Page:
Michael Winterbottom’s Greed: A searing indictment of the super-rich
18 November 2019
Directed by Michael Winterbottom, written by Winterbottom and Sean Gray
Greed, directed by the prolific Michael Winterbottom (Jude, In This World, The Road to Guantanamo, The Trip), is a satire based on British billionaire fashion retailer Sir Philip Green and a powerful social commentary on the criminality and human misery that underpins his fortune. The film premiered at the Toronto International Film Festival in September and was screened at the recent London Film Festival.
Green came to prominence in 2016 after funneling £1.5 billion [$US1.9 billion] out of British Home Stores, much of it to his wife in Monaco, avoiding UK tax. In doing so, he ran the company’s pension scheme from a surplus into a £571 million deficit and put the company into administration. This ended with 11,000 workers losing their jobs and 22,000 suffering massive hits to their pensions.
In Greed we join the main character, self-styled Richard “Greedy” McCreadie (Steve Coogan), in the middle of preparations for his own grand birthday party at his private villa on the Greek island of Mykonos. Attempting to repair his shattered reputation—having just been brought before a parliamentary committee after lucratively dismantling one of his companies, with the loss of thousands of jobs—McCreadie is trying to get as many famous faces as possible to his Rome-themed gala. A replica coliseum is being built, complete with live lion Clarence, and costumes are being prepared—royal purple for the guests, slave togas for the staff.
The satire is dialed-up and in-your-face in style, but how could it be otherwise when confronted with such a grotesque subject as Green and his ilk and their asset-stripping, sweatshop-supplied, tax-dodging empires? Contemporary levels of social inequality demand and outstrip comparisons with the Roman Empire.
Coogan uses his talent to bring the bullying, grasping McCreadie to life and helps the script articulate the character’s utter disregard for any other human being. Questioned by the parliamentary committee about the collapse of one of his businesses, after he and his family looted millions from the company accounts and thousands of jobs have been lost, McCreadie interrupts his interrogator. He suggests it was actually not such a big loss since “most of those jobs were part-time.”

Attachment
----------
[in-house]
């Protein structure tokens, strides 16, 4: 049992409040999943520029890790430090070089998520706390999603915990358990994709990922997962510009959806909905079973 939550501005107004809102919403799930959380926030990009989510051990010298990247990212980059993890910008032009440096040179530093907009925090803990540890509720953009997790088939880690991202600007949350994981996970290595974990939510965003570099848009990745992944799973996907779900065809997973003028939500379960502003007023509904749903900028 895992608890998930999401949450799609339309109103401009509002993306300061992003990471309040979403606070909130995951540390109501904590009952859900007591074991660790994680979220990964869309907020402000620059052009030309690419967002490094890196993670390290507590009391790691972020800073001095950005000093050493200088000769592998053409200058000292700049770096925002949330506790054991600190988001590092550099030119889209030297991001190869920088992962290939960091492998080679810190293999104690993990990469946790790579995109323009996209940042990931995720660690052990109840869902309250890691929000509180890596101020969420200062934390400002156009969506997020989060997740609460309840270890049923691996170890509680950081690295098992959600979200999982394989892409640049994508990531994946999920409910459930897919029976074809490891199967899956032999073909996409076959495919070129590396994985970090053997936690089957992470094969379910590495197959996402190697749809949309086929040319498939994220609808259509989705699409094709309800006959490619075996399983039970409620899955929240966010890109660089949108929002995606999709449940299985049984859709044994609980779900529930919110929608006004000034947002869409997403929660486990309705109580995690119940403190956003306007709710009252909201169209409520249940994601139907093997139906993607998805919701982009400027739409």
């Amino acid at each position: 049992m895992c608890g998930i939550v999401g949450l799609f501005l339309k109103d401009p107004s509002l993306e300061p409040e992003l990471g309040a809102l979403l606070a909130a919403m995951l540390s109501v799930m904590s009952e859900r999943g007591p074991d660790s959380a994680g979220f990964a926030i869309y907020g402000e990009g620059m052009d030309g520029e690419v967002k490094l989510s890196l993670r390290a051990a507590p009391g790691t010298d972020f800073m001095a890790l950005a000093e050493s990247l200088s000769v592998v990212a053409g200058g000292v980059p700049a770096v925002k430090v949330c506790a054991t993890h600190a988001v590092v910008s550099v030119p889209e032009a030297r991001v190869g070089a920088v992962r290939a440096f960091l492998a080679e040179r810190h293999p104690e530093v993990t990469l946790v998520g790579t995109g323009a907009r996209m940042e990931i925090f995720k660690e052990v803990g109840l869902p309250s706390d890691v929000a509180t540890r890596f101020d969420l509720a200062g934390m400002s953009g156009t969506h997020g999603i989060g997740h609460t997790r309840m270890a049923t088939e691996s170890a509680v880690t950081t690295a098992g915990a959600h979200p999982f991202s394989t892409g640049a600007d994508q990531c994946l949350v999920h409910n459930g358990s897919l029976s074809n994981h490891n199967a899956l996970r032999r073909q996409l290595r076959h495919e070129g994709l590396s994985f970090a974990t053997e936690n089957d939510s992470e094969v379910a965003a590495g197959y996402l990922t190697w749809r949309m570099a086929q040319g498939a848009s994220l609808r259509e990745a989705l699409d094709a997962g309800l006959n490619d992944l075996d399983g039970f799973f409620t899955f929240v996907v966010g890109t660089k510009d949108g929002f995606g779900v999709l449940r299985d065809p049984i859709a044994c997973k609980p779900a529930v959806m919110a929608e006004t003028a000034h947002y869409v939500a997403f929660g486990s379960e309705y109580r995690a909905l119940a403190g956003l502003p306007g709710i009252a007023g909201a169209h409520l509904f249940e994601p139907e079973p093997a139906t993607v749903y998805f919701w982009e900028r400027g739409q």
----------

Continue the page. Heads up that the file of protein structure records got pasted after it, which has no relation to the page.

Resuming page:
At his Greek villa, McCreadie is incensed at the presence of a group of refugees camped on a nearby public beach: “Can’t they find refuge somewhere out of view?” He tries to have them removed by police. This interrupts a scene in which his thoroughly vapid daughter—being filmed for a reality television show on the rich and beautiful—hands out food to the refugees for the camera before snatching it back and insisting they look more pleased to receive it.
The decision to set the film in Greece and counterpose McCreadie’s wealth to the desperate plight of those trying to cross the Mediterranean is to be commended. The same rotten system is the cause of multi-billion-dollar wealth and the desperate plight of millions. During the end credits, a series of statistics includes the facts that over 70,000 refugees are now living in Greece, and that at least 17,000 have died attempting the crossing.
The origins and obscenity of personal wealth are well explored in Greed, which opens with McCreadie’s wife Samantha (Isla Fisher) being given a £1.2 billion dividend at a company party. “Wow,” she says, “I don’t know what to do with all those zeros.”
A financial correspondent explains to Nick (David Mitchell), the out-of-his-depth author commissioned to write McCreadie’s authorised biography, the history of swindles and tax-dodges out of which this money was gained. As a former employee puts it more succinctly, “McCreadie’s not a businessman, he’s a parasite.”
We learn through Nick’s conversation with Amanda—a personal assistant to McCreadie—of the terrible conditions that prevail in the sweatshops producing products for McCreadie’s brands. McCreadie’s “empire,” like every major corporation, is shown to rest on a global network of degrading and deadly exploitation. The statistics at the end of the film finish on the fact that just a few individuals own as much wealth as the poorest half of the world’s population.
Had director Winterbottom had his way, these figures would also have included the fact that H&M’s owner, Stefan Persson, is worth around $18 billion and Zara’s owner, Amancio Ortega, $67 billion—while workers in Myanmar and Bangladesh earn $3.60 and $2.84 a day.
Proving everything Greed sets out to say about the power and influence of the super-rich, however, this information was censored by the film’s co-financer and distributor, Sony Pictures. Winterbottom explained in an interview with the Guardian that they were “worried about the potential damage to Sony’s corporate relations with these brands.”
The film was delayed for six months while Winterbottom argued with Sony over the final cut. Meanwhile Sony took half the benefits available to Greed through a 2007 tax credit agreement between Film4 (the film’s other financer), BBC Films and the BFI that was supposed to support independent British filmmakers.
A scene set in a parliamentary committee sees McCreadie asked why he has pulled his companies out of the Ethical Trading Initiative. “Waste of time,” McCreadie answers. Asked about the levels of exploitation in his operations, McCreadie replies, “That’s the market!” Green/McCreadie is not some individual anomaly, but the true face of modern capitalism. Zara and H&M also buy from sweatshops, and Google and Apple pay next to no tax either.
There is only one allusion to opposition from the working-class, when Nick halfheartedly reminds Amanda, “Slaves can revolt.” Nonetheless, Greed offers a sharp and often funny critique of the impact on society of rule by a criminal financial oligarchy and should find a wide audience.